Top French court blocks traveller bid for WWII restitution
France’s top administrative court on Friday rejected two traveller associations’ claim for restitution of goods looted during the country’s World War II occupation.
Organised in the UDAF and FLV groups, the travellers had asked the Council of State to annul or expand provisions of a 1999 decree that provided compensation for “victims of looting under the anti-Semitic laws” in force at the time, wording that excluded their community.
But in a ruling that stuck close to past decisions, the court found it legal to differentiate between victim groups, because only the Jews were subject to a “policy of systematic extermination” under the Nazi occupation and its laws.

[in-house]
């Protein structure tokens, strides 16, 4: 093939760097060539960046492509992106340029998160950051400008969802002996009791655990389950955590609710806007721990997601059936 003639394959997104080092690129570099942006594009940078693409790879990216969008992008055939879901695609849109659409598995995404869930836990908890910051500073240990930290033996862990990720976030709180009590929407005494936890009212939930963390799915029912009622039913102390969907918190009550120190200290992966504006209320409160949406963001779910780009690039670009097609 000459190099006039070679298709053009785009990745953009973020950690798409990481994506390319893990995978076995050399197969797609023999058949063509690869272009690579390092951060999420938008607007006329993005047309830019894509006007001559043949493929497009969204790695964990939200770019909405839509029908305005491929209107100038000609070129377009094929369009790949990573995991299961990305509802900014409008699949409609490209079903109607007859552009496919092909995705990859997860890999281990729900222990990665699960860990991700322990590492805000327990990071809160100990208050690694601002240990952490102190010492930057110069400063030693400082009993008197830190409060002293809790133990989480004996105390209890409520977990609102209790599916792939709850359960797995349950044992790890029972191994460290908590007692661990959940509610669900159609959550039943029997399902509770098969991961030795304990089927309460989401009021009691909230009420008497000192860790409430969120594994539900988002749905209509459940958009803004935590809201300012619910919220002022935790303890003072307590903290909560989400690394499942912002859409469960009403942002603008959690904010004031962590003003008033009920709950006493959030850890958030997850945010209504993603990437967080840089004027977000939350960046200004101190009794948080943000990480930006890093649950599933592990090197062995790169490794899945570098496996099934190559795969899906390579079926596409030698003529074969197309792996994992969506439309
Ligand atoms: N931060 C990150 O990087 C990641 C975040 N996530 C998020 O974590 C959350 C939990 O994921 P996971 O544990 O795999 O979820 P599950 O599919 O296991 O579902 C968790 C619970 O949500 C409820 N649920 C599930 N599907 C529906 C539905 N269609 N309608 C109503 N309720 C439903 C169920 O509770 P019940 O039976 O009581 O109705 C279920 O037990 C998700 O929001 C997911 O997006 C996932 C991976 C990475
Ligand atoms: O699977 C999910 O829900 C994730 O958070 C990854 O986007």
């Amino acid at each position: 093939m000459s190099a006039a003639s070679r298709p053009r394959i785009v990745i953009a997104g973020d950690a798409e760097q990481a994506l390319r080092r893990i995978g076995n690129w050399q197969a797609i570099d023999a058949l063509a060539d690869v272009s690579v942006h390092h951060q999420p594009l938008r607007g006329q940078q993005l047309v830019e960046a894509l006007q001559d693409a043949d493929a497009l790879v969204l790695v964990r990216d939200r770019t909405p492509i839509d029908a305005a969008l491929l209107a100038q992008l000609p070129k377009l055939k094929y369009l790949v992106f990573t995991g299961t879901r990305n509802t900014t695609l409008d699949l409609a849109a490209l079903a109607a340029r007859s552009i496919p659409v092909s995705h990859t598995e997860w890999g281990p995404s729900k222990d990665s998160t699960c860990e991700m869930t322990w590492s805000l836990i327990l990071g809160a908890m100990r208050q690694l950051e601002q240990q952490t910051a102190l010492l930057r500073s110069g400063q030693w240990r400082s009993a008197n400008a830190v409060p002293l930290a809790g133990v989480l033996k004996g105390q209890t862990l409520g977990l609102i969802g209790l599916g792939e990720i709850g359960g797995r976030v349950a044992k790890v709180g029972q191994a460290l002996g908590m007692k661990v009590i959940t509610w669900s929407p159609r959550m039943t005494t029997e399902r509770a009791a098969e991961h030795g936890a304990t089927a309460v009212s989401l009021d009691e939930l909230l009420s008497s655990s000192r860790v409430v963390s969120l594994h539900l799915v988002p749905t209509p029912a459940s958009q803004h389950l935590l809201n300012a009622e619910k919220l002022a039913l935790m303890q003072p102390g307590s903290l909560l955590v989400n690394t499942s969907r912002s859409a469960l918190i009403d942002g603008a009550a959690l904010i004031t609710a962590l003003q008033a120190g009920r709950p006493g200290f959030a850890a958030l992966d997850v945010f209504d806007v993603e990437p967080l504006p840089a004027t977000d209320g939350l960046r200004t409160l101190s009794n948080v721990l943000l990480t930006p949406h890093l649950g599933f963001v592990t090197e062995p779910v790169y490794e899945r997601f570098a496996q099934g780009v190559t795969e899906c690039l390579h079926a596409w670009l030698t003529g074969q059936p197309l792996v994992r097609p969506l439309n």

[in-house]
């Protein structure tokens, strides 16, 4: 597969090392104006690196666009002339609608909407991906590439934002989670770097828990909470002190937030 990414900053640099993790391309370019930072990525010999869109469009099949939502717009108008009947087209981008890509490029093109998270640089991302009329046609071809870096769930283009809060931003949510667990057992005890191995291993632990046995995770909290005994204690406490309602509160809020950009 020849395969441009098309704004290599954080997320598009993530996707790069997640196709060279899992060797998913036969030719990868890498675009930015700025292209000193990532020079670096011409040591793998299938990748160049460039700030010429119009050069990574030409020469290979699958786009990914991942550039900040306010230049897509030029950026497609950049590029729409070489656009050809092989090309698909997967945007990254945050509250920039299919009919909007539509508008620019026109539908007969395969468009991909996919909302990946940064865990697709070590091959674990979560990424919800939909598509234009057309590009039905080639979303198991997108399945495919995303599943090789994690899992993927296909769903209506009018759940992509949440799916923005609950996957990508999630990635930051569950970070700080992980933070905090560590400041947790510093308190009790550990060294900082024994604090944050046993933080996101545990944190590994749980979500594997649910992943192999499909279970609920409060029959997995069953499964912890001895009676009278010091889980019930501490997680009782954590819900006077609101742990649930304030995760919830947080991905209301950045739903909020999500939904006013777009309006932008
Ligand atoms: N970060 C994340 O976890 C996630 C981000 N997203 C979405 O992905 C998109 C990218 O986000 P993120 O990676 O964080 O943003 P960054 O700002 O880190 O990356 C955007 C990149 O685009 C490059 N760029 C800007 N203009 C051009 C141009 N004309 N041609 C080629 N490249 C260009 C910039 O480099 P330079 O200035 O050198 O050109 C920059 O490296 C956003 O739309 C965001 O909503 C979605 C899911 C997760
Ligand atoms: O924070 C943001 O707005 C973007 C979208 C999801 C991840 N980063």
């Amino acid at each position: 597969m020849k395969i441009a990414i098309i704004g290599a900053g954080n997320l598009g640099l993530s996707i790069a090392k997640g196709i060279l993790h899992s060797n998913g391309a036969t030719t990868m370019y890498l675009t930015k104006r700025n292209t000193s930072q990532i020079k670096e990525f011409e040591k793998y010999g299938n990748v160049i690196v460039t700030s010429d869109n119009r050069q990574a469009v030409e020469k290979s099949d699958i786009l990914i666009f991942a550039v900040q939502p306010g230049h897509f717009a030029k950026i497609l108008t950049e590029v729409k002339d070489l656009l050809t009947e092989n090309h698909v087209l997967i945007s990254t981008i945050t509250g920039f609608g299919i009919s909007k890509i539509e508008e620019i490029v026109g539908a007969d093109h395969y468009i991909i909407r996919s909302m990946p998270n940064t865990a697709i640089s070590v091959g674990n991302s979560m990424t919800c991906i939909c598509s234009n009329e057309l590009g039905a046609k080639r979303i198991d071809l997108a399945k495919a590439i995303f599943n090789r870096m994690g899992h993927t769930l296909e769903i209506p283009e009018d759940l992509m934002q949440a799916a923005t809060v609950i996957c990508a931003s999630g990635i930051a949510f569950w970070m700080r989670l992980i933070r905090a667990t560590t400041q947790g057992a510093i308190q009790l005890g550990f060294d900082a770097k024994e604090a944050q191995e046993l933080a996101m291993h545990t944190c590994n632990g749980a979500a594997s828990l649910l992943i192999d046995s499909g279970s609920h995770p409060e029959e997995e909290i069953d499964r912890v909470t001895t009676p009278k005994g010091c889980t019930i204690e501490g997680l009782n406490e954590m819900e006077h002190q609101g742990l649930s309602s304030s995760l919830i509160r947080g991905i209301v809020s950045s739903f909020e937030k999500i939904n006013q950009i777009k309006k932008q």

“No kind of compensation has been created for the travellers,” Olivier Le Mailloux, the lawyer representing the groups, told AFP earlier in September.
A decree of April 6, 1940 placed so-called “nomads” under house arrest for the entire war, and up to 6,500 travellers were locked up in camps run by French authorities until 1946. Some were deported to death camps.
Meanwhile French police confiscated goods belonging to the travellers, including caravans, fairground rides and personal possessions.
Henriette Theodore, an 88-year-old traveller who was detained with her family between 1941 and 1945, attended a September 9 hearing at the Council of State.
“We were treated like animals in the camp at Montreuil-Bellay” in western France, she told AFP. “By the time we got out we had nothing left. They took everything from us.”
For Theodore, the case before the Council of State was “a symbolic measure, for the memory” of that time, she said.